Tuberous sclerosis complex (TSC) is the second most common neurocutaneous disease.
It is inherited in an autosomal dominant pattern, although the rate of spontaneous mutation is high. Formerly characterized by the clinical triad of mental retardation, epilepsy, and facial angiofibromas, patients with tuberous sclerosis complex may present with a broad range of clinical symptoms because of variable expressivity. Tuberous sclerosis complex may affect many organs, most commonly the brain, skin, eyes, heart, kidneys, and lungs. Common features include cortical tubers, subependymal nodules (SENs), subependymal giant cell astrocytomas (SEGAs), facial angiofibromas, hypomelanotic spots known as Fitzpatrick patches (ash-leaf spots), cardiac rhabdomyomas, and renal angiomyolipomas. Regarding the genetic sources of epilepsy, tuberous sclerosis complex is among the most common. Epilepsy affects 90% of patients with the neurocutaneous condition, first becoming evident in most such individuals in the initial 2 years of life.
Tuberous sclerosis complex provides a model for genetic epilepsy development and modification.
Anticonvulsant medication is the first treatment option for seizures, and neurosurgery is rarely required for refractory seizures. Magnetic resonance imaging (MRI), electroencephalography (EEG), and positron emission tomography (PET) scans to localize brain lesions are important prior to neurosurgery.
Mutations in either of two genes (TSC1 and TSC2) have been determined to cause tuberous sclerosis complex; however, diagnosis continues to be based on clinical manifestations.
. Molecular analysis is helpful in confirming a diagnosis and genetic counseling.
This article elucidates the various neoplasms, along with their clinical significance, and suggest suitable evaluation and management strategies.
Signs and symptoms of tuberous sclerosis complex
The most common and severe central nervous system (CNS) manifestations of tuberous sclerosis complex include seizures, such as infantile spasms, and mental retardation.
Hypomelanotic macules are overwhelmingly the most common early finding in tuberous sclerosis complex,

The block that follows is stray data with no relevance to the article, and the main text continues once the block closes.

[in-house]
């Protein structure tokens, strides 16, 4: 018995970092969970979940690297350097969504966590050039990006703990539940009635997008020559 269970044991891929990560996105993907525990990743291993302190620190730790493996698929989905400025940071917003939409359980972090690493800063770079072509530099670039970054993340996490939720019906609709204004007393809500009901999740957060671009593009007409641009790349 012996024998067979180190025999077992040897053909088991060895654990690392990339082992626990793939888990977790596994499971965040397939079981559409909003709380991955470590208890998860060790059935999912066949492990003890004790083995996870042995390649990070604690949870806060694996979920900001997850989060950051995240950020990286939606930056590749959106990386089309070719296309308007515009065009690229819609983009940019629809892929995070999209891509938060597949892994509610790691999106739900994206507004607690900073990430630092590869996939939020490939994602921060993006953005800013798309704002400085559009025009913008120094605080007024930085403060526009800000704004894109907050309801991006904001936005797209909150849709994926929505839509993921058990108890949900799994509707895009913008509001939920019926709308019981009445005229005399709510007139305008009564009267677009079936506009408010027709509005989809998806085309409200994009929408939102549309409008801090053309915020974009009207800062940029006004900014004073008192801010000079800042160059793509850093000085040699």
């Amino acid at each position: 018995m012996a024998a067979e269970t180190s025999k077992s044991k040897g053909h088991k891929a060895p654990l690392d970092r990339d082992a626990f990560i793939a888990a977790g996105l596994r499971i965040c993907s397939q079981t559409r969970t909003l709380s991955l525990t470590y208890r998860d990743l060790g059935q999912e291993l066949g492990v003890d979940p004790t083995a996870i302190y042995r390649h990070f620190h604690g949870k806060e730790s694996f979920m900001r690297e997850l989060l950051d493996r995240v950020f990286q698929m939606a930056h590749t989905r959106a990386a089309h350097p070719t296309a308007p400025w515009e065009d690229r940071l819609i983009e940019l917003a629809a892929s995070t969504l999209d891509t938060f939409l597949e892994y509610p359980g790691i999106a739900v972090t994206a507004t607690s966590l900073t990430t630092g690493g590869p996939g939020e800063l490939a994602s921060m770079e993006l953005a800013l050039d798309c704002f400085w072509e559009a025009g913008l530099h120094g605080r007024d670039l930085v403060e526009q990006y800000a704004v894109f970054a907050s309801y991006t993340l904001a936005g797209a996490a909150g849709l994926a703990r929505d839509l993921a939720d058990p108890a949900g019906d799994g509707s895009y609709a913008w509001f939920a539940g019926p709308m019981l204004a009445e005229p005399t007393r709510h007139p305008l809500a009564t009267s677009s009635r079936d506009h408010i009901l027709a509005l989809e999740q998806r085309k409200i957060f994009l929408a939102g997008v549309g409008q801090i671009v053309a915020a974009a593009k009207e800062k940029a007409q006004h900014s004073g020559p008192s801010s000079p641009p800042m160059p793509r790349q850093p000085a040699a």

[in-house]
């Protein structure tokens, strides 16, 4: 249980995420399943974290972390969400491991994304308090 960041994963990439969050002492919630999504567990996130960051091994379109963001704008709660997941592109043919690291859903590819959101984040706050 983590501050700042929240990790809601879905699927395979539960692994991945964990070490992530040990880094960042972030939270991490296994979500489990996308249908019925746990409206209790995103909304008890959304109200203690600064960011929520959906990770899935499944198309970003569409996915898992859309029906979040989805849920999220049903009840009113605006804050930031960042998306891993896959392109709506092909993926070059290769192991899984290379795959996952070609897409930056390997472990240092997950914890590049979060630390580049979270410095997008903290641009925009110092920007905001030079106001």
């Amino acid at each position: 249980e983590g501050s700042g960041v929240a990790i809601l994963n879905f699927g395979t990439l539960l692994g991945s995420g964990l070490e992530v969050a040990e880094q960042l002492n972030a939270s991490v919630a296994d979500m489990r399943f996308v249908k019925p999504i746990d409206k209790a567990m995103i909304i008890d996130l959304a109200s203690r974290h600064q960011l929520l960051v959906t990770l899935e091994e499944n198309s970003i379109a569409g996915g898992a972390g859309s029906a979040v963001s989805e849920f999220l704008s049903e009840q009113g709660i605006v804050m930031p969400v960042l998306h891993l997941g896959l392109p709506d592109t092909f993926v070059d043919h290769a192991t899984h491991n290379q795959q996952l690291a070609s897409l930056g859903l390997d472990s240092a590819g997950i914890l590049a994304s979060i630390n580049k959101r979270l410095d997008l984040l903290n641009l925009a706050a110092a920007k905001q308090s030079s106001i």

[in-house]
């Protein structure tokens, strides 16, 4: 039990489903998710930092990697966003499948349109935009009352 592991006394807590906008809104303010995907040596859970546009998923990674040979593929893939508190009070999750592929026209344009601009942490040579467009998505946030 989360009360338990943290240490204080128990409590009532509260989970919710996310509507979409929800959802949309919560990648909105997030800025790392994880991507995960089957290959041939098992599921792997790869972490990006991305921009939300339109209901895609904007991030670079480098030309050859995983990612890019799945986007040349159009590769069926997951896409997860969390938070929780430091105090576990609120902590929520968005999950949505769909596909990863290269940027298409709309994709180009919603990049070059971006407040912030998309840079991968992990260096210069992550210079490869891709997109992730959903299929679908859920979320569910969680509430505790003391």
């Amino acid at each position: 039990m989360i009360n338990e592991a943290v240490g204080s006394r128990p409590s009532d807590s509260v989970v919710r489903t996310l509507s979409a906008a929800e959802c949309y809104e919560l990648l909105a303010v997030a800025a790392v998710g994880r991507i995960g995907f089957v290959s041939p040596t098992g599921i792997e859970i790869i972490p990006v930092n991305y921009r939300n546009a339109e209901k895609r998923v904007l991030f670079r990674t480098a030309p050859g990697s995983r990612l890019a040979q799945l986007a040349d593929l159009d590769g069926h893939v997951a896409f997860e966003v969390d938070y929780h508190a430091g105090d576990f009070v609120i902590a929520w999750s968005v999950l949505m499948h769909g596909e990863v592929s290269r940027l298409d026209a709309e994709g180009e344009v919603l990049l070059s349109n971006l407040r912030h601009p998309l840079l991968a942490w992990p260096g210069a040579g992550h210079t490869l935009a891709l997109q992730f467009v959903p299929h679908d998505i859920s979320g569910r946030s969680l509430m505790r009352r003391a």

while renal angiomyolipomas are considered one of the major diagnostic features. Flank pain is the most common renal symptom.
Cardiac rhabdomyomas are often present at birth or during infancy but may be detected as early as 20 weeks’ gestation using fetal ultrasonography.
Lymphangiomyomas (LAM) and pulmonary cysts develop almost exclusively in women in the third or fourth decade of life and are present in fewer than 1% of females with tuberous sclerosis complex. LAM produces cystic lung disease adroitly characterized as a type of perivascular epithelioid cell tumor.
Symptoms include dyspnea, hemoptysis, and development of spontaneous pneumothorax. Pulmonary fibrosis and hypertension may lead to cor pulmonale.
Most oral fibromas in tuberous sclerosis complex are gingival,
and nearly all patients have dental pits.
Workup in tuberous sclerosis complex
Testing to determine genetic mutations is now available only on a clinical basis. Once a person affected with tuberous sclerosis complex is found to have a mutation in the TSC1 or TSC2 gene, at-risk family members may be tested.
Brain MRI is recommended for the detection and follow-up imaging of cortical tubers, subependymal nodules (SENs), and subependymal giant cell astrocytomas (SEGAs).
For renal evaluation, ultrasonography is usually preferred over computed tomography (CT) scanning and MRI because of availability and cost. In addition, ultrasonography is more sensitive in detecting renal lesions than CT scanning.
Obtain an echocardiogram at initial evaluation and in adults with tuberous sclerosis complex as clinically indicated. In children with previously detected cardiac lesions, obtain an echocardiogram every 6-12 months until lesions cease growing or begin to regress.
Obtain a CT scan of the lung in adult females with tuberous sclerosis complex, beginning at age 18 years, even in the absence of symptoms. Pulmonary pathology is almost nonexistent in males.
Management of tuberous sclerosis complex
Medical care is aimed at seizure control using various anticonvulsants. Begin treatment with monotherapy and increase the dose gradually until seizures are well controlled or the dose is limited by adverse effects.
Lymphangioleiomyomatosis (LAM) may respond to therapy using progesterone and oophorectomy.
Consider inotropic agents in patients with evidence of decreased contractility and cardiomyopathy due to rhabdomyoma. Antihypertensive medication may be required in patients with renal disease and subsequent hypertension; an angiotensin-converting enzyme (ACE) inhibitor may be the first drug of choice.
Kidney surgery for angiomyolipomas usually consists of enucleation or partial nephrectomy. Renal arterial embolization is an additional treatment option.
Some believe that early epilepsy surgery is associated with seizure freedom in children with tuberous sclerosis complex and intractable epilepsy.